"What Balm for the Heart ...?" the Yiddish Poetry of David Fram (1903-1988)
Sherman, Joseph, Midstream
In retrospect, it is amazing that a far-flung, troubled country like South Africa could have become a seed-bed for the ideal of "Yiddishism". Articulated by Khaym Zhitlovsky (1865-1943) and strongly canvassed at the Czernowitz languague conference of 1908, this ideal, which viewed Jews as a nation distinguished by extraterritoriality and deriving its cohesion from the cultural autonomy conferred by the Yiddish language, was encouraged when a Jewish delegation was received at the Versailles peace conference in 1919. This was the first time in history that Jews as a nation and Yiddish as a language had been recognised internationally. Also in the aftermath of World War 1, when the government of South Africa permitted a fresh wave of immigrants from Eastern Europe to join a sizable Yiddish-speaking community already established in the country since the end of the nineteenth century, it further encouraged committed Yiddishists. Among them was David Fram, a poet who became Africa's finest Yiddish praise singer.
Fram's verse, like his engagement with the social, political, and artistic life of his adoptive home, reflects the turbulent forces that shaped this rich sub-continent. Through the medium of what was once the lingua franca of most of world Jewry, Fram's work testified to the belief that secular Jewish culture could spread to the most remote corners of the Diaspora. With one of those ironic reversals for which history is notorious, however, that distant foreign land which like Lithuania before it--had offered a home to an earlier generation of Jews is now recalled, if at all, as the birthplace of a failed promise, a fact that lends poignancy to the refrain of disillusionment that echoes through Fram's poetry:
I thought at last to find my respite here, That here the days might give me limitless content, That now no more the beckoning path would call to me To wander on again, to somewhere else. Yet once again with weariness I long for still, white rest. I thought that local earth might yet be dear-- But destined all anew is wandering for me To seek another comfort somewhere else ... (1)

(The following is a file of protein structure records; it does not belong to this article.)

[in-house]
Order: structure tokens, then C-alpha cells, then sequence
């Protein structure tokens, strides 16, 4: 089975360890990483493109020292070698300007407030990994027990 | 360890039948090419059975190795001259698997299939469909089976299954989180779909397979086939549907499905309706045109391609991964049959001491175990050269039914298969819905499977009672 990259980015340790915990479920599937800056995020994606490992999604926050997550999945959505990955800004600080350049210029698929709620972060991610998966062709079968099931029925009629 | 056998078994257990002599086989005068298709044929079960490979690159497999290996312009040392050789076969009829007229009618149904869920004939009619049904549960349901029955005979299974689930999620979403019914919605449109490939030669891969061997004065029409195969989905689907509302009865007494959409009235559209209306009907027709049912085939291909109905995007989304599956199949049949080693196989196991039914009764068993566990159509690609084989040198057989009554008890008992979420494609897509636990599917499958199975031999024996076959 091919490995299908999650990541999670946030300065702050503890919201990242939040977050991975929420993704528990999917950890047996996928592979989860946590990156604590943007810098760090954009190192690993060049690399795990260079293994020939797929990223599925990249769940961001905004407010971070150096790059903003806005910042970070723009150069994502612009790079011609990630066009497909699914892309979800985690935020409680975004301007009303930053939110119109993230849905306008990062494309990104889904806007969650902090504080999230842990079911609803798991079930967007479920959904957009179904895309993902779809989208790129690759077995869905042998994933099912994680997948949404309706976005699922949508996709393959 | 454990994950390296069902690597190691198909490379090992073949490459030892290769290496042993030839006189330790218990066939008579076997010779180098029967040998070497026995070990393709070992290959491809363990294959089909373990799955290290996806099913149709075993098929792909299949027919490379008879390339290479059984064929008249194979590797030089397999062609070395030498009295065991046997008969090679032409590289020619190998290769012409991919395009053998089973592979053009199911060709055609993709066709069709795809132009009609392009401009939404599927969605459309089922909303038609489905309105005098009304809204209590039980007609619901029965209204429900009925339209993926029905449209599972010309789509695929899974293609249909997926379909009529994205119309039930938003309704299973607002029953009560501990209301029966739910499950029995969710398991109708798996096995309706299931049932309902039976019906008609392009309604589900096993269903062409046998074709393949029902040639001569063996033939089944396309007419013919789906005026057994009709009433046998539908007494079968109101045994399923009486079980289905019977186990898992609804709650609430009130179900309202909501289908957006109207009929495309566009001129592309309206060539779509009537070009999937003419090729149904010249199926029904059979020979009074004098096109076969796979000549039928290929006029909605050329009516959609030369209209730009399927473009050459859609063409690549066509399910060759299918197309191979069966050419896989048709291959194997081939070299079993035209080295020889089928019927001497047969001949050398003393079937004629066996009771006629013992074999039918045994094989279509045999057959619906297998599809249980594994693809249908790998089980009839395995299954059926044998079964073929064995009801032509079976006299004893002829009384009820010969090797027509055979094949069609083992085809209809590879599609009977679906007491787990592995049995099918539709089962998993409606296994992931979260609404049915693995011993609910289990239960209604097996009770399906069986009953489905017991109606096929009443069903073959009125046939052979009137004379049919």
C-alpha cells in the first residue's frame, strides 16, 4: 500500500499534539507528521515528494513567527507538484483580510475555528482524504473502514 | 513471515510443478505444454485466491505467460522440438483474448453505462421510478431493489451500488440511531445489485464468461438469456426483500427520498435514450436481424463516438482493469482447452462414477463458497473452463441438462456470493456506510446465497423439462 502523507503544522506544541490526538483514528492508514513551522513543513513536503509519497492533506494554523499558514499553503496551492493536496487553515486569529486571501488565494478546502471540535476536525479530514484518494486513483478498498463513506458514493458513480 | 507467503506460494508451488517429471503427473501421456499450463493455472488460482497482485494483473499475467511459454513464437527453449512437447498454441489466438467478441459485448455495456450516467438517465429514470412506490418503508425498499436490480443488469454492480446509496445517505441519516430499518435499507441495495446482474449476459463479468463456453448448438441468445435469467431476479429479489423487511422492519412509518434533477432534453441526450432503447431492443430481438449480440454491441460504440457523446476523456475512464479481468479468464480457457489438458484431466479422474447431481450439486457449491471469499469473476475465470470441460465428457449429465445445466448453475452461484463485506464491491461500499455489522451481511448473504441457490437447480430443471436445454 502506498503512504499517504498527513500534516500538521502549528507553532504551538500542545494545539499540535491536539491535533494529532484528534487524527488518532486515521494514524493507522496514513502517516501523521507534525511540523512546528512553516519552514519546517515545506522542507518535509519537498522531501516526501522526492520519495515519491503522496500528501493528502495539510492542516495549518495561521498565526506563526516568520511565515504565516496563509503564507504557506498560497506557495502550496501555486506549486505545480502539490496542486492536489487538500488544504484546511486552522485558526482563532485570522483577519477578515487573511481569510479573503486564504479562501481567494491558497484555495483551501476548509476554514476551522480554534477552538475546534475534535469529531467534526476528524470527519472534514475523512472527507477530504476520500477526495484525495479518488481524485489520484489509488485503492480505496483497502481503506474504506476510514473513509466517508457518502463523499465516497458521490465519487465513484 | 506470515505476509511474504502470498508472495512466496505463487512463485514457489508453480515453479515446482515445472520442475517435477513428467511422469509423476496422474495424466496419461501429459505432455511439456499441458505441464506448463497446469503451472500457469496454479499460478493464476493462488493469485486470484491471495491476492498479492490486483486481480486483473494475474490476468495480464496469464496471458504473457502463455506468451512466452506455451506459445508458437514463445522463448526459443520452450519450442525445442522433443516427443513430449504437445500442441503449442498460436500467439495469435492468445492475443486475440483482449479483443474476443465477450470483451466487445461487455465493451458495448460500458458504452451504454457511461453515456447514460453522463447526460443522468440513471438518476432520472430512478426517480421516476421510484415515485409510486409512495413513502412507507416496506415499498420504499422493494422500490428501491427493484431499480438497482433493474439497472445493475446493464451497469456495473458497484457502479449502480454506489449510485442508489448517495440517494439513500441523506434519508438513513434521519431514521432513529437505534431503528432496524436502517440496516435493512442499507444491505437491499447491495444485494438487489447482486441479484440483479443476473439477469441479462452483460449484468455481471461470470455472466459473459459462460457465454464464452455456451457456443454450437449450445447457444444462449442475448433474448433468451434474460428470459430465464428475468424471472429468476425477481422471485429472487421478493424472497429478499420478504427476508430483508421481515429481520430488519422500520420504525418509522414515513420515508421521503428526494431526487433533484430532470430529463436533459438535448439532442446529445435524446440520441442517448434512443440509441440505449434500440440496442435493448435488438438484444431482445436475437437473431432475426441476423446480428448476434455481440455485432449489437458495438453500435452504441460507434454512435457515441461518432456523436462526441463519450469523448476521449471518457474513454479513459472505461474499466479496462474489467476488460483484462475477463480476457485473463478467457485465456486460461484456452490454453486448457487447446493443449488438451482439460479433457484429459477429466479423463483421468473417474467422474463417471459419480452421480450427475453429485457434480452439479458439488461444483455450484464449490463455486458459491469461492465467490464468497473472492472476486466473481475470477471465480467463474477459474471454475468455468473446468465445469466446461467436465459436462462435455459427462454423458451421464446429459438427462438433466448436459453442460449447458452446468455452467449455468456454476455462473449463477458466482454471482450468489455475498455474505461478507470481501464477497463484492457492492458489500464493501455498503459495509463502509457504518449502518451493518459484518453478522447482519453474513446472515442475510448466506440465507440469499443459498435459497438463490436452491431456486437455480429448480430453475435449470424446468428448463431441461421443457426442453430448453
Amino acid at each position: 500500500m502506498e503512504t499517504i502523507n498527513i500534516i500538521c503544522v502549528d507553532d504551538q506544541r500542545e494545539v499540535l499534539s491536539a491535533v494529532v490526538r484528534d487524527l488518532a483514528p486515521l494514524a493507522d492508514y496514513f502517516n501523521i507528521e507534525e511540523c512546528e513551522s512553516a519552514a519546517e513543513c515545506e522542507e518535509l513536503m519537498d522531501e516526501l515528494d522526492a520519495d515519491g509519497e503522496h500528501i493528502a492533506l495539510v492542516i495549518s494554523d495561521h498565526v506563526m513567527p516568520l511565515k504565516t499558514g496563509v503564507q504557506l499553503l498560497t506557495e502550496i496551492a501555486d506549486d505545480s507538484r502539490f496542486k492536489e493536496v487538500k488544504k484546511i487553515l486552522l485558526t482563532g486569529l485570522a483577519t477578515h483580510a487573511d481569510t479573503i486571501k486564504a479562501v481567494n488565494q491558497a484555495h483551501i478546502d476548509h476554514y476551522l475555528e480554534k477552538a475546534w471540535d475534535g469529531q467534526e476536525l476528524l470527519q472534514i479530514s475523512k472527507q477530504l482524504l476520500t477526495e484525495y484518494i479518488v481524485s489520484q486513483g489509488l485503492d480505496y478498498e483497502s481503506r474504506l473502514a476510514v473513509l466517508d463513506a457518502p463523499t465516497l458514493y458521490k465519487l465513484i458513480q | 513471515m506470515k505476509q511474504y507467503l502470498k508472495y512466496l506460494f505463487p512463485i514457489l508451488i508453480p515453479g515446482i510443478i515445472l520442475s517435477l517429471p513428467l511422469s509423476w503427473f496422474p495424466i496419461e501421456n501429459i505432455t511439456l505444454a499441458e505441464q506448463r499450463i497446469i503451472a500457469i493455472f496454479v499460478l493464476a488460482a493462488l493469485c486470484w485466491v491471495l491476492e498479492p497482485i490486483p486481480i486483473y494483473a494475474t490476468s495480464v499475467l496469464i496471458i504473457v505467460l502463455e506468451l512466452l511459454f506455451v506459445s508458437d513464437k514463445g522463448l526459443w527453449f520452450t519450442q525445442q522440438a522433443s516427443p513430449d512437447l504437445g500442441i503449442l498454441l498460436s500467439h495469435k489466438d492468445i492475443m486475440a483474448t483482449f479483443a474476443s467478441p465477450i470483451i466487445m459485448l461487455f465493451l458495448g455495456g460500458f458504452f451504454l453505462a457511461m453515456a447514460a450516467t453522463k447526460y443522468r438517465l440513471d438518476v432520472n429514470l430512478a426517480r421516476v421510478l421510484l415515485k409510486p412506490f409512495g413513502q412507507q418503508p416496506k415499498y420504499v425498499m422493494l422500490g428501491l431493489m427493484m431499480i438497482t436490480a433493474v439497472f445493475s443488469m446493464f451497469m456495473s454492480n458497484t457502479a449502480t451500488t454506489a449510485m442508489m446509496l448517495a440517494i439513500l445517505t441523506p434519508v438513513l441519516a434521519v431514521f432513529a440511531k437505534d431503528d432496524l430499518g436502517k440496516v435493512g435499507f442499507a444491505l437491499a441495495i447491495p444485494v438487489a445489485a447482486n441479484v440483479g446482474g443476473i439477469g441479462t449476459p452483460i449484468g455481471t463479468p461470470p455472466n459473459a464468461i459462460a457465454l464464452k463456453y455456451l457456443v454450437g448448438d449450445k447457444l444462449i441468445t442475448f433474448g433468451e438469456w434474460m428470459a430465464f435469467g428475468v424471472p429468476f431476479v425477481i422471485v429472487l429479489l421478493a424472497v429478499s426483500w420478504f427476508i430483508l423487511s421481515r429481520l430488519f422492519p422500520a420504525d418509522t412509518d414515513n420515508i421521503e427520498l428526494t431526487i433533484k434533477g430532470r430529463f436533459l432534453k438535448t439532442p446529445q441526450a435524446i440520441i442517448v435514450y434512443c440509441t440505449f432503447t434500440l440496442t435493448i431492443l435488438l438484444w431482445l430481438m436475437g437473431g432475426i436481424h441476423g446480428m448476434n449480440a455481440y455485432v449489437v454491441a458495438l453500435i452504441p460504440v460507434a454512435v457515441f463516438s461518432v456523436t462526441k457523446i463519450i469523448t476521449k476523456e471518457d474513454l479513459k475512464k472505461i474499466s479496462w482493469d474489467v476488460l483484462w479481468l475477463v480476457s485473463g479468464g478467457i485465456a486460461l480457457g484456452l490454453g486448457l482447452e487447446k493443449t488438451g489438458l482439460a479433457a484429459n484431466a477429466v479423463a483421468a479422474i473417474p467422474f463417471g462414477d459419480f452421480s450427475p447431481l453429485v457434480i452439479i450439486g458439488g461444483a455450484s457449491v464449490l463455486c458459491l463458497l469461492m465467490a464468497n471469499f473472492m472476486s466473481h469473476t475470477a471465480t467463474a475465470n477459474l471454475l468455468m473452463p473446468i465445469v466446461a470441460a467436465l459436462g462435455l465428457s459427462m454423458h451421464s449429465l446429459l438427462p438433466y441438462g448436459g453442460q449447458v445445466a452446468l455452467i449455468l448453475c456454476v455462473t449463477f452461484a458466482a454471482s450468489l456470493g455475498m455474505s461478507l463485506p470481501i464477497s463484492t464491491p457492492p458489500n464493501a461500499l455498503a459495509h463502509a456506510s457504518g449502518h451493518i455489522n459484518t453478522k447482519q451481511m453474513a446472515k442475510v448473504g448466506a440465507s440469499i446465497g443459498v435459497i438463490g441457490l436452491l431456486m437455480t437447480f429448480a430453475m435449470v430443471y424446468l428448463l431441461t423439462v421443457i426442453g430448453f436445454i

Born in Ponevezh (Panevezys), Lithuania, on October 14, 1903, Fram received a traditional Jewish education supplemented by secular instruction from private tutors. When Jews were expelled from the Pale of Settlement at the outbreak of World War 1, Fram and his family were cast adrift in Samara (now Kuibyshev), a city on the Volga in Russia. There he studied in the local Russian gymnazium, and at the age of eighteen he published his first poem, in Russian, in a student journal. Significantly, in terms of the emotional concerns of his later work, it was entitled "Zima" (Winter). In 1921, having matriculated at a Soviet workers' school, he returned to Ponevezh, but since the Lithuanian government refused to recognize Soviet educational qualifications, in 1923 he entered the Yiddish gymnazium in Vilkomir (Vilkmerge, later Ukmerge), a town 43 miles north of Vilna (Vilnius) and 30 miles east of Keidan on the Shventa River, in which Jews had been settled from the late sixteenth century onwards. There he lived in the house and under the tutelage of the great Yiddish linguist and scholar, Yudel Mark (1897-1975), who exerted a profound literary influence on him. Determined to make his mark as a poet, Fram contributed regularly to Yiddish papers in Kovno (Kaunas), and had some work accepted by the prestigious Warsaw periodical, Literarishe bleter. Only with the appearance of his long poem, "Reb Yoshe in zayn gortn" (Reb Yoshe in his Garden), in New York's Oyfkum (Rebirth) in 1927, however, did Fram truly enter the international world of Yiddish poetry. (2)
In 1926 the restlessness that characterized his whole life drove Fram to France, where he joined his four sisters, all long-time members of the vibrant Yiddish-speaking community of Paris, in whose midst writers and artists--Marc Chagall (1887-1985) among them--flourished. …